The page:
Vesta, which has a 500km diameter and is located between Mars and Jupiter, is one of the largest known planet embryos and it came into existence at the same time as the Solar System.
Spurring scientific interest, NASA sent the Dawn spacecraft on Vesta’s orbit for one year between July 2011 and July 2012. Scientists have revealed that Nasa’s mission to the asteroid Vesta has raised fundamental questions about planet formation, including our planet Earth.
Data gathered by Dawn were analyzed by a team of researchers from EPFL as well as the Universities of Bern, Brittany (France) and Arizona (USA). Conclusion: the asteroid’s crust is almost three times thicker than expected.
The study does not only have implications for the structure of this celestial object, located between Mars and Jupiter. Their results also challenge a fundamental component in planet formation models, namely the composition of the original cloud of matter that aggregated together, heated, melted and then crystallized to form planets.
One of the researchers, Harold Clenet, explained that Vesta was found to be missing the mineral olivine on its surface. Olivine is the main component of planetary mantels and theoretically, there should have been large quantities on Vesta.
Scientists thought that a double meteorite impact that hit Vesta would have “dug” the asteroid’s southern pole to a depth of 80 km and catapulted large materials to the surface. But apparently these impacts weren’t strong enough to pierce through the curst to reach the asteroid’s mantle. This means that the asteroid’s crust was far thicker. The scientists said that The two impacts were so powerful that more than 5% of Earth’s meteorites come from Vesta.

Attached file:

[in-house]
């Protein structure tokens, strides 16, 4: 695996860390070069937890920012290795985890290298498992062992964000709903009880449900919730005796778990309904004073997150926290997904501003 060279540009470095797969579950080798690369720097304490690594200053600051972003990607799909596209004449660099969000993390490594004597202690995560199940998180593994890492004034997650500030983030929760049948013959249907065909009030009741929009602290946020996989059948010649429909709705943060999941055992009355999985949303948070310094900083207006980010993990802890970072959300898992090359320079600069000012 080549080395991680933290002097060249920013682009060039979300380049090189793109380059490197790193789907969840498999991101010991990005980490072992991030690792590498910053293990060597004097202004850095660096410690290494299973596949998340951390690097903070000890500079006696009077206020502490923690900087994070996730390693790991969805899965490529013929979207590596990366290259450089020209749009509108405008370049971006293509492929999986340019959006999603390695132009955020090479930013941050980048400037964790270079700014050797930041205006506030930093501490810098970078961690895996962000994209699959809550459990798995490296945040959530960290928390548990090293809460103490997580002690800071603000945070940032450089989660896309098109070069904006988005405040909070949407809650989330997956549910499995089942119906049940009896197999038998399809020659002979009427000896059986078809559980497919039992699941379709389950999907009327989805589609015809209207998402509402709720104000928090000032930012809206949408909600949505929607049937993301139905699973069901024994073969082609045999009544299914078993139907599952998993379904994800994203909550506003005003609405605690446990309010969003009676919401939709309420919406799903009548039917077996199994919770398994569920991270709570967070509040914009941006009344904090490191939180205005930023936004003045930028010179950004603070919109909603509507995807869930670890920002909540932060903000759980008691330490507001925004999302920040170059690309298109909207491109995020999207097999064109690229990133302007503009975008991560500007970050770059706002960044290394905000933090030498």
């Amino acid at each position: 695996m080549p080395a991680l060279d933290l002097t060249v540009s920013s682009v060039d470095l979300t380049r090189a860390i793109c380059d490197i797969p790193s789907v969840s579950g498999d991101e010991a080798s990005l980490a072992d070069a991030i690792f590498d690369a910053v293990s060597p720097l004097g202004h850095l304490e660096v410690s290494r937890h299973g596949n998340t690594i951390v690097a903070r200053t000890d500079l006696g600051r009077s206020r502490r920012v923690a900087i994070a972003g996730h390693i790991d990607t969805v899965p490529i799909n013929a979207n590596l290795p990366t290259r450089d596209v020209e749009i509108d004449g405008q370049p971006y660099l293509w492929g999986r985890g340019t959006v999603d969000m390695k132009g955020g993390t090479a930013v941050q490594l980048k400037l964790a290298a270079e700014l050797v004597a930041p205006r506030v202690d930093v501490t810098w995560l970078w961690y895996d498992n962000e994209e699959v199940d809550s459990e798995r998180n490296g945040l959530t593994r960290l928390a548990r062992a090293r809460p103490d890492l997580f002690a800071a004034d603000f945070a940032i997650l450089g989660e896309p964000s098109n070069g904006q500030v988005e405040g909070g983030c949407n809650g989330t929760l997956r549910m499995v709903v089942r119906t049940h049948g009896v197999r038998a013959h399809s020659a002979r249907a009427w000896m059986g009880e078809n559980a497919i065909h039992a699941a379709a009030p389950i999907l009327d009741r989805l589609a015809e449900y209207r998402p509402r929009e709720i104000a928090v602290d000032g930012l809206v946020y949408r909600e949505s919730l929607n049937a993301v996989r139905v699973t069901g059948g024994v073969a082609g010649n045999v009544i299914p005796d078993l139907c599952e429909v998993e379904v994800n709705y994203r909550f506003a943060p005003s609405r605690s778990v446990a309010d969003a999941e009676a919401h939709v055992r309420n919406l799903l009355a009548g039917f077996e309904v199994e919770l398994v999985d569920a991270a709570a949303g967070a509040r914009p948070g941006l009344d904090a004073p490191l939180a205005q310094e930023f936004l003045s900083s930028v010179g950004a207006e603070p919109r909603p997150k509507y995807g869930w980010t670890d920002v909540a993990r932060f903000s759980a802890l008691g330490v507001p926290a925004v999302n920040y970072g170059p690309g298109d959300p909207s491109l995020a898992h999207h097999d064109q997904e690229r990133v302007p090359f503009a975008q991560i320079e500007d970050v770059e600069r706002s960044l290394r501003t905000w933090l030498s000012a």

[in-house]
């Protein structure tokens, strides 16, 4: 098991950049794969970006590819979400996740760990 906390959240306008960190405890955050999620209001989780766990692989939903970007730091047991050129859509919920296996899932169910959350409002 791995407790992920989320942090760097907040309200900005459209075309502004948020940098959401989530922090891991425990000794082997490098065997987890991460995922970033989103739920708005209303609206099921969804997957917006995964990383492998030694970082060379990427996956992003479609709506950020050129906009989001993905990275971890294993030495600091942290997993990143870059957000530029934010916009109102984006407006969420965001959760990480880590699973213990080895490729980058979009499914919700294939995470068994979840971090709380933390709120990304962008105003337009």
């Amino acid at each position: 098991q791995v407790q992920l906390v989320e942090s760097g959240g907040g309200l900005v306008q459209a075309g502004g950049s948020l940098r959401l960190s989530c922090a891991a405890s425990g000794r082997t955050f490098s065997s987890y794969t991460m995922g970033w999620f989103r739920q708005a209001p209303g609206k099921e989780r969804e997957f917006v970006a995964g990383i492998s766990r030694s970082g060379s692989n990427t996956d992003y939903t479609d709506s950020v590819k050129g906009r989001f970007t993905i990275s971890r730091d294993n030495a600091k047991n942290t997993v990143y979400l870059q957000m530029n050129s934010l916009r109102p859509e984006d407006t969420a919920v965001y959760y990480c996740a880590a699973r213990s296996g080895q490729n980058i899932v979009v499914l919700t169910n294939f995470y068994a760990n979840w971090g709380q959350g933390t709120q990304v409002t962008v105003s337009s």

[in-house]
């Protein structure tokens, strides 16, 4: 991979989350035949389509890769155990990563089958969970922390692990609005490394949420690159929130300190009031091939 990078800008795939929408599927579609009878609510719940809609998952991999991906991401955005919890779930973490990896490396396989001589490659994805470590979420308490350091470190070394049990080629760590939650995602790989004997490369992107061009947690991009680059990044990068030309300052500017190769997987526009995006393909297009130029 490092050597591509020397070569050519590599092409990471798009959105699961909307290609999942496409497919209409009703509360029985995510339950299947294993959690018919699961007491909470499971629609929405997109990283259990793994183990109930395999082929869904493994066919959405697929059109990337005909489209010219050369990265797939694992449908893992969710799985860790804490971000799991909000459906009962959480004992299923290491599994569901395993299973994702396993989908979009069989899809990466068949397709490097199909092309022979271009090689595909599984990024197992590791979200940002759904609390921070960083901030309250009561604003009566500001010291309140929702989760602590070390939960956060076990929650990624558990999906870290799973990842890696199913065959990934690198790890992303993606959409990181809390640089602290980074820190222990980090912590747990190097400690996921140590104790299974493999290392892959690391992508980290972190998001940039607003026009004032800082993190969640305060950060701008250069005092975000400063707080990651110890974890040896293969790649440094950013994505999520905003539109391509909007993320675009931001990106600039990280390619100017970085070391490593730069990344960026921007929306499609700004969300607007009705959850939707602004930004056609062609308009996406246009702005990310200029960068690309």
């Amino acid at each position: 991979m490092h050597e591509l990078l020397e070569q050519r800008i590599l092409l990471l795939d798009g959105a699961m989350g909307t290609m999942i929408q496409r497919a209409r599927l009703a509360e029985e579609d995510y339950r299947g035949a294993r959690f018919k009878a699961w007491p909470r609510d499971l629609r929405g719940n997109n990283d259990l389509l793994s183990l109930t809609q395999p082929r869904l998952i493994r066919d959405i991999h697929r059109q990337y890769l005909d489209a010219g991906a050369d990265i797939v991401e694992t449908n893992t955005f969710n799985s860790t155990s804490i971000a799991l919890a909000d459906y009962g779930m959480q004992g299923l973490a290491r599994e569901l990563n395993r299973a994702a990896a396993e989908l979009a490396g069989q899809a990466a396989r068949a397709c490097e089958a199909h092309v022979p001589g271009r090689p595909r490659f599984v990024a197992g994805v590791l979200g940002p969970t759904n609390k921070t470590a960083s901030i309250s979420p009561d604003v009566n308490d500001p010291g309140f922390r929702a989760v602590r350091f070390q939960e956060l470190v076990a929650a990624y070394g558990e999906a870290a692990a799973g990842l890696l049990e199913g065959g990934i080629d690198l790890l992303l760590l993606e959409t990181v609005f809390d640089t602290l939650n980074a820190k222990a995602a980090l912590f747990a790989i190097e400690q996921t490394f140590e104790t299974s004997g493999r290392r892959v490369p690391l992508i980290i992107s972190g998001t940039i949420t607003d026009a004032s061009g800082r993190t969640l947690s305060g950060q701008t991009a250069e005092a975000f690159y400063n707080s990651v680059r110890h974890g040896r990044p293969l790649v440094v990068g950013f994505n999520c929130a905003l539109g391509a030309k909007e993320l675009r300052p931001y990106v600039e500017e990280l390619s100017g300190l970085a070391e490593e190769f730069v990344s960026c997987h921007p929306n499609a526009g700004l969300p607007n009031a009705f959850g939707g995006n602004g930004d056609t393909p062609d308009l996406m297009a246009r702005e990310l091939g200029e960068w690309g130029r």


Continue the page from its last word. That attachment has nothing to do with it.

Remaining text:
The meteorites originating from Vesta and found on Earth confirm this since they generally lack Olivine, or contain only minute amounts compared to the amount observed in planetary mantles. Also, the spacecraft Dawn did not find olivine in the vicinity of the two impact craters.
“This means that the crust of the asteroid is not 30 km thick, as suggested by the models, but more than 80 km,” said Clenet.
Composition of planets These discoveries challenge models that describe the formation of Vesta, and consequently the formation of rocky planets in the Solar System, including planet Earth. Cooling theory and “re-melting” phenomena in the depths of previously solidified elements would also need to be reviewed.
As the scientist explained, “The crust might have been thickened by the formation of ‘plutons,’ that is: igneous rock intrusions, hundreds of meters large, some of which emerged to the surface.”ure–with a core, mantle and crust–making it an incredible laboratory for testing hypotheses and theories.
A more complex model of planet formation therefore has to be considered, one that takes into account not only the original composition of planets, but also their orbits, sizes, and related cooling times.
Vesta is the only known asteroid that has an Earth-like structure — with a core, mantle, and crust — making it an incredible laboratory for testing hypotheses and theories.